All the sessions in this program were good, especially the first (Keynote address by Dr. Werner Vogels) and the last (An amazing fast-track tutorial on how to go cloud with a simple app and improve from there, by Simone Brunozzi). Dr. Werner Vogels gave 10 principles that they considered when designing AWS solutions. They may be useful to us in any design process:
- Principle #1 Design for Flexibility
- Principle #2 Design for on-demand
- Principle #3 Design for Automation
- Principe #4 Decompose into the simplest form
- Principle #5 Break Transparency
- Principle #6 Design with Security in mind
- Principle #7 Don’t do it alone
- Principle #8 Continuously innovate
- Principle #9 Focus on what doesn’t change
- Principle #10 Let your customers benefit
For more details on these principles and other interesting sessions (For instance, do you know how redBus.in and TataSky use Cloud Infrastructure?) refer to the notes below – as usual, this was typed during the session, so kindly ignore spelling / grammar errors
N. Chokkan …
27 10 2010
* Session 01: Welcome & Intro: Shane Owenby, MD, APAC, AWS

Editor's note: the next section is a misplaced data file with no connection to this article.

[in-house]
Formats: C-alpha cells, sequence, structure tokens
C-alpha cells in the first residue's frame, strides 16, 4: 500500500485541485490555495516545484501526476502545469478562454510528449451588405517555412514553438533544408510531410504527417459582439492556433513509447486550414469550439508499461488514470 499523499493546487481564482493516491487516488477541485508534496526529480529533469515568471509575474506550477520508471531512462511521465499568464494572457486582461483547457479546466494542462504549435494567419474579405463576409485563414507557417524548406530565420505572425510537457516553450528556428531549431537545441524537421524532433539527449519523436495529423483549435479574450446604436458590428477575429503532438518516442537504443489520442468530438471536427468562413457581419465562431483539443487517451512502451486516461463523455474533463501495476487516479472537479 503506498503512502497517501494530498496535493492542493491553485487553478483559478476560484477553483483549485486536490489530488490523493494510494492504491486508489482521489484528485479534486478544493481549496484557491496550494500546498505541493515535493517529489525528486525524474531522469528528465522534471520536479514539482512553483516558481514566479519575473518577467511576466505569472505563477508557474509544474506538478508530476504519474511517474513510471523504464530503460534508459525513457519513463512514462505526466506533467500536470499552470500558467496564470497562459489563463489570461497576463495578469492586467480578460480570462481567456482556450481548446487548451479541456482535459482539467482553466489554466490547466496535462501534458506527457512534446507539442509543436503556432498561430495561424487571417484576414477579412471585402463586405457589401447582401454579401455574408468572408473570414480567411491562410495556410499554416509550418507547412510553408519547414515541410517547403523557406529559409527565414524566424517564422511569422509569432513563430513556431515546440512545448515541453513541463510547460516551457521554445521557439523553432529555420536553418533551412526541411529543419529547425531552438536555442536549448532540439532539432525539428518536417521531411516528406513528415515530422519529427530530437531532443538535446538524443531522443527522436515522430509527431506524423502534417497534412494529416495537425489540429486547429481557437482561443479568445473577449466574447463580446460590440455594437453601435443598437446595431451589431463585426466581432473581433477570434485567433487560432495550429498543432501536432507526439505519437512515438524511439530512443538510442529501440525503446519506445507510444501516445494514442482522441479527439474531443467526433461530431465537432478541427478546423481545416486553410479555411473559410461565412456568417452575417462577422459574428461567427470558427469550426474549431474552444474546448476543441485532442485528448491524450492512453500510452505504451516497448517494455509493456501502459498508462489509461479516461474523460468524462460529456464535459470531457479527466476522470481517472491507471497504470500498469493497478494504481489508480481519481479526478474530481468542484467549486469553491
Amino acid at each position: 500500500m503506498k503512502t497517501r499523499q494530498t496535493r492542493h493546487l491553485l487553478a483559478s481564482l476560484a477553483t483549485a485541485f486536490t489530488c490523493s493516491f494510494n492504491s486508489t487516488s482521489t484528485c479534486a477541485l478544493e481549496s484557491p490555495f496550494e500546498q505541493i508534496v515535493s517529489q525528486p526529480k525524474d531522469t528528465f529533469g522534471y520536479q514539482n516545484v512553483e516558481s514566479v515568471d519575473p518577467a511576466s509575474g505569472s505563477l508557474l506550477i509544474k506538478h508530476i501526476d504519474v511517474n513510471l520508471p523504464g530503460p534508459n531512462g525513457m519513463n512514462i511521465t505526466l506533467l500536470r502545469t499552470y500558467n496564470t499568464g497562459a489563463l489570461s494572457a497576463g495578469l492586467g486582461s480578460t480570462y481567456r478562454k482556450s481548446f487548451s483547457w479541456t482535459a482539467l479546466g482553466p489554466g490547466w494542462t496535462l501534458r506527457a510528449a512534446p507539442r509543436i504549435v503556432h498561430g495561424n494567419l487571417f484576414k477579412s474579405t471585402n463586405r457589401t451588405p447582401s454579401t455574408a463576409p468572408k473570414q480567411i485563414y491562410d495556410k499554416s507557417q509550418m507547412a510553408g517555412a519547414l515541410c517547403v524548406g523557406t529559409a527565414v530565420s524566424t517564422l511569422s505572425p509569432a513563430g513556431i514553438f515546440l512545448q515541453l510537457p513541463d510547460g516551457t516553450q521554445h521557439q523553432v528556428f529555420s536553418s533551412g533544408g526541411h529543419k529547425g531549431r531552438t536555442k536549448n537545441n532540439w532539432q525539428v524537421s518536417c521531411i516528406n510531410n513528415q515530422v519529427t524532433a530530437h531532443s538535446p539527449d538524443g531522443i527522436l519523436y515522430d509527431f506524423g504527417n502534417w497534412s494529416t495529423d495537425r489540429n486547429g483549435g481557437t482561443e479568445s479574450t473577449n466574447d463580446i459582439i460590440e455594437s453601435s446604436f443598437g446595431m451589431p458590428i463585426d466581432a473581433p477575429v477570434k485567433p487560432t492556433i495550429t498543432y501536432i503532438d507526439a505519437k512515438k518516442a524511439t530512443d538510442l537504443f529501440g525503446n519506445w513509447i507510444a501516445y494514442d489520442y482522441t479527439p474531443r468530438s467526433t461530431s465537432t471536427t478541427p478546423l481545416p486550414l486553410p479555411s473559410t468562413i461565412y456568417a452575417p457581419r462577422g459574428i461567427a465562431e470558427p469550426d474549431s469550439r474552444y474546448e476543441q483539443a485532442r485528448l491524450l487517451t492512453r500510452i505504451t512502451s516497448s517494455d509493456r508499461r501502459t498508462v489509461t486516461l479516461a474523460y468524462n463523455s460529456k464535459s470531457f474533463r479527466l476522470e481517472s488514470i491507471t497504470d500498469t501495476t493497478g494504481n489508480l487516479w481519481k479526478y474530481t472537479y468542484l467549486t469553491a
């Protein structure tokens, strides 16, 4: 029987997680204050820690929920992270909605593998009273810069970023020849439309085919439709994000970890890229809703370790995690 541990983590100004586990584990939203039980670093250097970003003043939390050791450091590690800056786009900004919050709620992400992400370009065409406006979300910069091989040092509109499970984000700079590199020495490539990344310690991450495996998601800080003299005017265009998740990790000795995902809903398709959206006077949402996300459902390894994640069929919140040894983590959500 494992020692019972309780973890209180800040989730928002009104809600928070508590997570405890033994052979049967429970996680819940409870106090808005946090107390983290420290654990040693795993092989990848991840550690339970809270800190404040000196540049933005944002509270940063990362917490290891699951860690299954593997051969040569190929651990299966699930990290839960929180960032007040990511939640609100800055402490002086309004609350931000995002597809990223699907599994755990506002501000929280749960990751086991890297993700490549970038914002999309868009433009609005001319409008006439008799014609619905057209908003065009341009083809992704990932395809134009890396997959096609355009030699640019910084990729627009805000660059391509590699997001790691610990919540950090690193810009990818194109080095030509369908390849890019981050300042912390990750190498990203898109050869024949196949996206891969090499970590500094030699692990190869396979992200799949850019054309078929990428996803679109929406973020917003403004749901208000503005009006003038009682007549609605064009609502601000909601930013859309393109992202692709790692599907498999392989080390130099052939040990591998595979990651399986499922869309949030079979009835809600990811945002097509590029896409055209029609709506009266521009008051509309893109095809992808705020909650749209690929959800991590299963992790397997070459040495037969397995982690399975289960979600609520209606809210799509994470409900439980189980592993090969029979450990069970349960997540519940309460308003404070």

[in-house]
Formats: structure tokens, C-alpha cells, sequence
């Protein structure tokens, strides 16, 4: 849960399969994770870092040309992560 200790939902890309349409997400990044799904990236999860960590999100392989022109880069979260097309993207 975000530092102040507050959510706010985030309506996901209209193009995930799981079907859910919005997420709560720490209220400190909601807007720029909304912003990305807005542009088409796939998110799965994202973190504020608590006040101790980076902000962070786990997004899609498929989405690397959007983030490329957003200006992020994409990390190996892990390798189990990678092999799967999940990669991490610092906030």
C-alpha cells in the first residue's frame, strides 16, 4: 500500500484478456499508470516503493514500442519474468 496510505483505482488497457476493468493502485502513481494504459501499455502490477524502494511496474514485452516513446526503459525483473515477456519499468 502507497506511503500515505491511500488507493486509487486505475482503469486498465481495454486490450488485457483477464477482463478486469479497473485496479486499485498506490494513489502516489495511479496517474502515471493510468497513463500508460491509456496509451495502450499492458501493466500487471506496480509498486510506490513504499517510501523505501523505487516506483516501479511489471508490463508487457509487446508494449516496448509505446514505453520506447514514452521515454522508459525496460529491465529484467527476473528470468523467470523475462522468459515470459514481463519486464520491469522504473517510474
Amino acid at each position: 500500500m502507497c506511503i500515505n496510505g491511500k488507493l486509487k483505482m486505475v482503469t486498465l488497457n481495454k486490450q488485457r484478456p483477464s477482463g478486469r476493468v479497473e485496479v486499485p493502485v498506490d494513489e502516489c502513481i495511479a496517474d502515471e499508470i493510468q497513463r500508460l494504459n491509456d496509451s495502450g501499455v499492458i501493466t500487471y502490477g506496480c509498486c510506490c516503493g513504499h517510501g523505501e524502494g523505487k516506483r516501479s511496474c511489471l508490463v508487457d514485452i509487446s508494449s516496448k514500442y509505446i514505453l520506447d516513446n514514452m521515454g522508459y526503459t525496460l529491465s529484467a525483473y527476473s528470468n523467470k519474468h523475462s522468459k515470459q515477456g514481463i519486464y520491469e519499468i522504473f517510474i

* Session 02: Dr. Werner Vogels, CTO, Amazon – Keynote: Successful Strategies in the Cloud
- Amazon’s three biz: Retail (Website), Seller Business (Use amazon technology for your own retail website, leveratge amazon’s fulfillment network), Amazin Web Services
- We observed when working with our clients in these businesses that most of the time they spend time in undifferentiated, non-value-adding work
- 70/30 Switch: 30% of time, energy and dollars on differentiated value creation, 70% on undifferentiated heavy lifting
- Infrastructure Web Services
- Billions of objects in Amazon S3 – Q12010: 140+Billion objects, peak requests at 150000+ per second
- Dev & Testing, Web site hosting, App Hosting, Media Distribution, Batch Data Processing, Content Delivery, Backup, Software Distribution, Load Testing, Collaborations, Marketing Campgaigns, Disaster Recovery, HPC, Large Scale Analysis
- Top Myths of cloud computing: Cloud is Not Reliable, Cost is all that matters, Cloud is all or nothing, The cloud locks you in, The cloud is not secure
- Few Customer case studies to break these myths: Nasdaq (Low capex), razorfish (Scalable), bild.de (Fast time to market), Lawson (Ultra-reliable), Netflix (Reliability), Facebook games such as Farm Ville, Pet Society, Happy Aquarium, Pet Party etc., (Highly Scalable, No Capital Investment, No Heavy Lifting Required), President of the US of A & Many other federal companies including NASA (Security)
- Few Indian clients of AWS: redbus.in, Tata Sky, tubaah, indiagames.com, hungama, simplified, 8k Miles